Sullivan said the city Planning and Zoning board had approved the map and recommended passage to the council. After hearing no public opinion or questions from the council, the present councilmen approved the planning and zoning map.
Next, the council heard City Administrator Mark McFarland’s monthly report, which touched on work at the sports complex, city work and the upcoming election.
McFarland said work on the ball fields at the sports complex had been completed, with the Central School District picking up the majority of the bill as they are heavily used for school athletics. He recommended council members go to the sports complex and see the finished work.
McFarland also said he had received several calls from residents asking about why the city street sweeper had not been in use recently. He said the sweeper is winterized at the beginning of winter and is not able to be used until the weather allows, which should happen in coming weeks.
McFarland thanked Don Akers and the street department for volunteering their time to go door-to-door handing out information about the use tax issue which will be on the April ballot. The use tax will allow city taxes to be collected on purchases made over the internet, which McFarland said is vital as physical sales within city limits decline in favor of online purchases.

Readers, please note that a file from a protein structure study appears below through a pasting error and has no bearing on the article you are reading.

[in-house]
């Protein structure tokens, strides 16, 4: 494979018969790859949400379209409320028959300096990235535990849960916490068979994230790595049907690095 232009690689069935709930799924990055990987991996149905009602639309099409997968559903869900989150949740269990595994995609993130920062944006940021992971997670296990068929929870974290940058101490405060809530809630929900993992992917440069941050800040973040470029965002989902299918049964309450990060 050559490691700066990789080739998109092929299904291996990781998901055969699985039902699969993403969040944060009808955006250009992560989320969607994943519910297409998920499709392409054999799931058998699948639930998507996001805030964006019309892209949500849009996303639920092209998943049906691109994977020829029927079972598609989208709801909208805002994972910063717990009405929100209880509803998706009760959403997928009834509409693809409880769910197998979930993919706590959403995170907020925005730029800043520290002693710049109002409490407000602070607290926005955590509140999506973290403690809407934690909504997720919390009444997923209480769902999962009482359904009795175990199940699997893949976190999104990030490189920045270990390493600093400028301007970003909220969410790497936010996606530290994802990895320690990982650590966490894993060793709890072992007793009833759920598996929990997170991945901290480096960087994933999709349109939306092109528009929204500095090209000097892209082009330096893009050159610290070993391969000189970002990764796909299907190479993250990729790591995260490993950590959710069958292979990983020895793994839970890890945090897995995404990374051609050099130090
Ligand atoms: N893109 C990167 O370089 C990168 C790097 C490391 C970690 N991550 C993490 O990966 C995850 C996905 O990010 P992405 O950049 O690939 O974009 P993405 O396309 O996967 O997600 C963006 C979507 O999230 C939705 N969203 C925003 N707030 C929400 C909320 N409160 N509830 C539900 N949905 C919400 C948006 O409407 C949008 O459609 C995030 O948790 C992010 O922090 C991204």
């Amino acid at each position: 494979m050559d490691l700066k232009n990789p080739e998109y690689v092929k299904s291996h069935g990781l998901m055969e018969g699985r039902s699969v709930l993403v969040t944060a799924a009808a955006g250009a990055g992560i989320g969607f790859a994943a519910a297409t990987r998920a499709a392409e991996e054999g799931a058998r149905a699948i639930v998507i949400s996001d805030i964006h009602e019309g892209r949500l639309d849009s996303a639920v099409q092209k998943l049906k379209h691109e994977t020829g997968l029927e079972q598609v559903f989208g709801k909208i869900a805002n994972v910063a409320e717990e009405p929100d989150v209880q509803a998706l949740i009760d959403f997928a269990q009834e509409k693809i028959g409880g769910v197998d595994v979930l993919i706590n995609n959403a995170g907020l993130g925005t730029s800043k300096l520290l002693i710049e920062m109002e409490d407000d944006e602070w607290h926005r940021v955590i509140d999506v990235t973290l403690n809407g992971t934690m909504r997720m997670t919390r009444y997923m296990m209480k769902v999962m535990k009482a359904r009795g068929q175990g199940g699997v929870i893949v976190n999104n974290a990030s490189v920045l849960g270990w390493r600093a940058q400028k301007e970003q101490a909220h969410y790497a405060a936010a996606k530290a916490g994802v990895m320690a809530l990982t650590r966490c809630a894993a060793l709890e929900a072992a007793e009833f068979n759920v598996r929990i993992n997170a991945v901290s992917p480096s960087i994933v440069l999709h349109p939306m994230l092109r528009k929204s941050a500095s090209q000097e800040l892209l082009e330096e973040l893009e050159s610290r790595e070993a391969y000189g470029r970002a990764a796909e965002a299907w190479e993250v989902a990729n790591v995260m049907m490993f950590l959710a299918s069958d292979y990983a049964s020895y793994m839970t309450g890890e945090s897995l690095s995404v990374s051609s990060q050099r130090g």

In committee reports, Councilman Adam Bowers requested the council’s unofficial approval to place a sign-up sheet at City Hall for residents interested in being a part of the proposed neighborhood watch program. Hearing no argument, Bowers said he would put together the sign-up sheet and get it to City Hall in coming days.
Councilman John Clark gave a report from the Public Works Committee, saying that the committee had met and tried to decide on the most pressing issues to work toward resolving.
“One thing that the committee decided in discussion with the department heads is that we’d kind of like to narrow our pretty huge list down to three, four or five things that we’d like to focus on,” Clark said.
Clark said those prioritized items for the utilities include additional sewer crossings in the Elvins area, maintenance at the water plant, water main replacements on Griffith and View Streets, and an engineering study on the flow between Division and Wood Streets.